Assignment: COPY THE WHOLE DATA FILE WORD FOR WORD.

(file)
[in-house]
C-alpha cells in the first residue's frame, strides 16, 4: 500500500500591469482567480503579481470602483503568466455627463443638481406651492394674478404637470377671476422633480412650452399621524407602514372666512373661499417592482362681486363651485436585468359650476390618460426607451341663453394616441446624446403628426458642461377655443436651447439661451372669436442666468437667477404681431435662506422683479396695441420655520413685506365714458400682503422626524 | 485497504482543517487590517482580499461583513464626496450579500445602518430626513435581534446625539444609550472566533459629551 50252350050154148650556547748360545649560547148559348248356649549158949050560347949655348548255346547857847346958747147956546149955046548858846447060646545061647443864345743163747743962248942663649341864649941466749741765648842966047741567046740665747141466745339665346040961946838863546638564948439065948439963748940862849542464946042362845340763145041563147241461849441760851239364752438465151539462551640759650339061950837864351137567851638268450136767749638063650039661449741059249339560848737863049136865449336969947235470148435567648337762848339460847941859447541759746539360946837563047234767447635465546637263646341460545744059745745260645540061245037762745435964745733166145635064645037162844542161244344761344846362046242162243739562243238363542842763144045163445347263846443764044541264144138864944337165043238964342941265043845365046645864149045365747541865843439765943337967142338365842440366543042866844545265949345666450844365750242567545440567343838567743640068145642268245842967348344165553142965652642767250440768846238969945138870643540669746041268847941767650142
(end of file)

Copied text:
[in-house]
C-alpha cells in the first residue's frame, strides 16, 4: 500500500500591469482567480503579481470602483503568466455627463443638481406651492394674478404637470377671476422633480412650452399621524407602514372666512373661499417592482362681486363651485436585468359650476390618460426607451341663453394616441446624446403628426458642461377655443436651447439661451372669436442666468437667477404681431435662506422683479396695441420655520413685506365714458400682503422626524 | 485497504482543517487590517482580499461583513464626496450579500445602518430626513435581534446625539444609550472566533459629551 50252350050154148650556547748360545649560547148559348248356649549158949050560347949655348548255346547857847346958747147956546149955046548858846447060646545061647443864345743163747743962248942663649341864649941466749741765648842966047741567046740665747141466745339665346040961946838863546638564948439065948439963748940862849542464946042362845340763145041563147241461849441760851239364752438465151539462551640759650339061950837864351137567851638268450136767749638063650039661449741059249339560848737863049136865449336969947235470148435567648337762848339460847941859447541759746539360946837563047234767447635465546637263646341460545744059745745260645540061245037762745435964745733166145635064645037162844542161244344761344846362046242162243739562243238363542842763144045163445347263846443764044541264144138864944337165043238964342941265043845365046645864149045365747541865843439765943337967142338365842440366543042866844545265949345666450844365750242567545440567343838567743640068145642268245842967348344165553142965652642767250440768846238969945138870643540669746041268847941767650142